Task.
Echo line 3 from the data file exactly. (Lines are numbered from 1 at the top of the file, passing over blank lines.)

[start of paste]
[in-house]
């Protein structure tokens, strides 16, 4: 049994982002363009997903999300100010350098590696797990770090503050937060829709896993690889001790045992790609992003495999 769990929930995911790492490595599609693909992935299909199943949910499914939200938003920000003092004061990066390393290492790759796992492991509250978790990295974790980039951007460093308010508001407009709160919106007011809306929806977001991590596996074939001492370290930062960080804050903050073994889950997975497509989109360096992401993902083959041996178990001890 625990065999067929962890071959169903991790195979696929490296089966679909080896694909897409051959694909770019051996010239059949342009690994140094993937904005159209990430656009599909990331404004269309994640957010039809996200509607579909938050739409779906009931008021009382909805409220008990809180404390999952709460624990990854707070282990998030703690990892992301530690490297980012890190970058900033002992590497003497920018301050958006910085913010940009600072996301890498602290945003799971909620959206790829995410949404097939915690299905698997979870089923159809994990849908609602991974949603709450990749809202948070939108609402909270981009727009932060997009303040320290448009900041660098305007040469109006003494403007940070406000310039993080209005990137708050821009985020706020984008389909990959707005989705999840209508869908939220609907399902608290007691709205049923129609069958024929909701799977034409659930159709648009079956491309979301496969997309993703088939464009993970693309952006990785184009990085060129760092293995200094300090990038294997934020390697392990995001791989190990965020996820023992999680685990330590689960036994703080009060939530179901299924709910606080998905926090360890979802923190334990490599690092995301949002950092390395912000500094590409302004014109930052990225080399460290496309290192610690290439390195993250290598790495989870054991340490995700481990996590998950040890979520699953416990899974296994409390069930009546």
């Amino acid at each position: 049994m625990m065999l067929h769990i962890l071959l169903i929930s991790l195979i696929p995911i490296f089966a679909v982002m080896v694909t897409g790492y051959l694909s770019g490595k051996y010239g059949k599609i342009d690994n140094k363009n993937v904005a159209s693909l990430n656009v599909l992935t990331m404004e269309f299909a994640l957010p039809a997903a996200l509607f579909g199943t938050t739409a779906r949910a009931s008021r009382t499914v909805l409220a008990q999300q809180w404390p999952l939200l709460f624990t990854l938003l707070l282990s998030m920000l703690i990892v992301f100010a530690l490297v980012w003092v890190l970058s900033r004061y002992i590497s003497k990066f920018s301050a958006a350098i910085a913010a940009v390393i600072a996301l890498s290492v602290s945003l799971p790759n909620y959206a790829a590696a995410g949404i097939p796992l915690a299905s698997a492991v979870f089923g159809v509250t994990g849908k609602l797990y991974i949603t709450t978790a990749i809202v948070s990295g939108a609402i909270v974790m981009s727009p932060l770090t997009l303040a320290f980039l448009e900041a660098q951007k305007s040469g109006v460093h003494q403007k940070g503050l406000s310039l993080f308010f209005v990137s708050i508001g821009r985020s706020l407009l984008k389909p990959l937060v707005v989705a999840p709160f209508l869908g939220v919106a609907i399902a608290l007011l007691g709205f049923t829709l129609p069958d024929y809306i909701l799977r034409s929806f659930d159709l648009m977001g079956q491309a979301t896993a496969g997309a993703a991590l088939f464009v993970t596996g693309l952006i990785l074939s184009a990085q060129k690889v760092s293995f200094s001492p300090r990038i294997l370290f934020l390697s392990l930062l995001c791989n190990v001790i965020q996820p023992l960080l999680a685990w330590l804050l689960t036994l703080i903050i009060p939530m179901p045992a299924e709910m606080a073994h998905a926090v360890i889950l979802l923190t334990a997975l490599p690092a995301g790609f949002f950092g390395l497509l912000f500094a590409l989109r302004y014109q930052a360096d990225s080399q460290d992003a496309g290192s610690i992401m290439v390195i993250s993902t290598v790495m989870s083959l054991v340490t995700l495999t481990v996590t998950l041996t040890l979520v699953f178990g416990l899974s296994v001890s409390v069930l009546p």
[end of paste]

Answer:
């Amino acid at each position: 049994m625990m065999l067929h769990i962890l071959l169903i929930s991790l195979i696929p995911i490296f089966a679909v982002m080896v694909t897409g790492y051959l694909s770019g490595k051996y010239g059949k599609i342009d690994n140094k363009n993937v904005a159209s693909l990430n656009v599909l992935t990331m404004e269309f299909a994640l957010p039809a997903a996200l509607f579909g199943t938050t739409a779906r949910a009931s008021r009382t499914v909805l409220a008990q999300q809180w404390p999952l939200l709460f624990t990854l938003l707070l282990s998030m920000l703690i990892v992301f100010a530690l490297v980012w003092v890190l970058s900033r004061y002992i590497s003497k990066f920018s301050a958006a350098i910085a913010a940009v390393i600072a996301l890498s290492v602290s945003l799971p790759n909620y959206a790829a590696a995410g949404i097939p796992l915690a299905s698997a492991v979870f089923g159809v509250t994990g849908k609602l797990y991974i949603t709450t978790a990749i809202v948070s990295g939108a609402i909270v974790m981009s727009p932060l770090t997009l303040a320290f980039l448009e900041a660098q951007k305007s040469g109006v460093h003494q403007k940070g503050l406000s310039l993080f308010f209005v990137s708050i508001g821009r985020s706020l407009l984008k389909p990959l937060v707005v989705a999840p709160f209508l869908g939220v919106a609907i399902a608290l007011l007691g709205f049923t829709l129609p069958d024929y809306i909701l799977r034409s929806f659930d159709l648009m977001g079956q491309a979301t896993a496969g997309a993703a991590l088939f464009v993970t596996g693309l952006i990785l074939s184009a990085q060129k690889v760092s293995f200094s001492p300090r990038i294997l370290f934020l390697s392990l930062l995001c791989n190990v001790i965020q996820p023992l960080l999680a685990w330590l804050l689960t036994l703080i903050i009060p939530m179901p045992a299924e709910m606080a073994h998905a926090v360890i889950l979802l923190t334990a997975l490599p690092a995301g790609f949002f950092g390395l497509l912000f500094a590409l989109r302004y014109q930052a360096d990225s080399q460290d992003a496309g290192s610690i992401m290439v390195i993250s993902t290598v790495m989870s083959l054991v340490t995700l495999t481990v996590t998950l041996t040890l979520v699953f178990g416990l899974s296994v001890s409390v069930l009546p």